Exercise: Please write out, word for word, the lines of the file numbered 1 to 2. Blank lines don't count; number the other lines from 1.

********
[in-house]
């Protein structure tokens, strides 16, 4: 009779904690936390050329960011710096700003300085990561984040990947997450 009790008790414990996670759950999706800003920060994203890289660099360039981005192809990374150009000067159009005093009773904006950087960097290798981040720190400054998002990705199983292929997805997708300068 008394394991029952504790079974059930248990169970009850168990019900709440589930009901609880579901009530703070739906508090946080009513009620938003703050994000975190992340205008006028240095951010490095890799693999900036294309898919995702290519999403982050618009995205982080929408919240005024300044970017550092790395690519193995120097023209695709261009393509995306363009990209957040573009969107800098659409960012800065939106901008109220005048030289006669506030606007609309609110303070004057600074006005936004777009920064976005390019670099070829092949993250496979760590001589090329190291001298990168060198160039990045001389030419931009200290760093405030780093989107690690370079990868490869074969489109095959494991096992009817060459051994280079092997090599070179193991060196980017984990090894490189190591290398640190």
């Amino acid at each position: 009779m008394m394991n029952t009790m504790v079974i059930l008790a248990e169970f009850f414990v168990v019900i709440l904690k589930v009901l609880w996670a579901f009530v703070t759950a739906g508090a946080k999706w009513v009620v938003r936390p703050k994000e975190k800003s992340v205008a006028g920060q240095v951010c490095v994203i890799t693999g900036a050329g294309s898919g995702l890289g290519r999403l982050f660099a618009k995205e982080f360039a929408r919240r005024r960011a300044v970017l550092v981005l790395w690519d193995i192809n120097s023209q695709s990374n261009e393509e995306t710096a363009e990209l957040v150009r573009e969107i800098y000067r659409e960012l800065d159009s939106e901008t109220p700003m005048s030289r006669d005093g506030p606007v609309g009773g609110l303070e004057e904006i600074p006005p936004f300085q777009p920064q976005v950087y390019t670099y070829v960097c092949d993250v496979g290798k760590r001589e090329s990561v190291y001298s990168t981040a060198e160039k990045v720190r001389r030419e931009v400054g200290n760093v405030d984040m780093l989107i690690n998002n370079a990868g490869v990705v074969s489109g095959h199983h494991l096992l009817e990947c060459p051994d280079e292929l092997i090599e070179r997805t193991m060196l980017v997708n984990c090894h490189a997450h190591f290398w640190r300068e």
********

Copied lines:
[in-house]
């Protein structure tokens, strides 16, 4: 009779904690936390050329960011710096700003300085990561984040990947997450 009790008790414990996670759950999706800003920060994203890289660099360039981005192809990374150009000067159009005093009773904006950087960097290798981040720190400054998002990705199983292929997805997708300068 008394394991029952504790079974059930248990169970009850168990019900709440589930009901609880579901009530703070739906508090946080009513009620938003703050994000975190992340205008006028240095951010490095890799693999900036294309898919995702290519999403982050618009995205982080929408919240005024300044970017550092790395690519193995120097023209695709261009393509995306363009990209957040573009969107800098659409960012800065939106901008109220005048030289006669506030606007609309609110303070004057600074006005936004777009920064976005390019670099070829092949993250496979760590001589090329190291001298990168060198160039990045001389030419931009200290760093405030780093989107690690370079990868490869074969489109095959494991096992009817060459051994280079092997090599070179193991060196980017984990090894490189190591290398640190």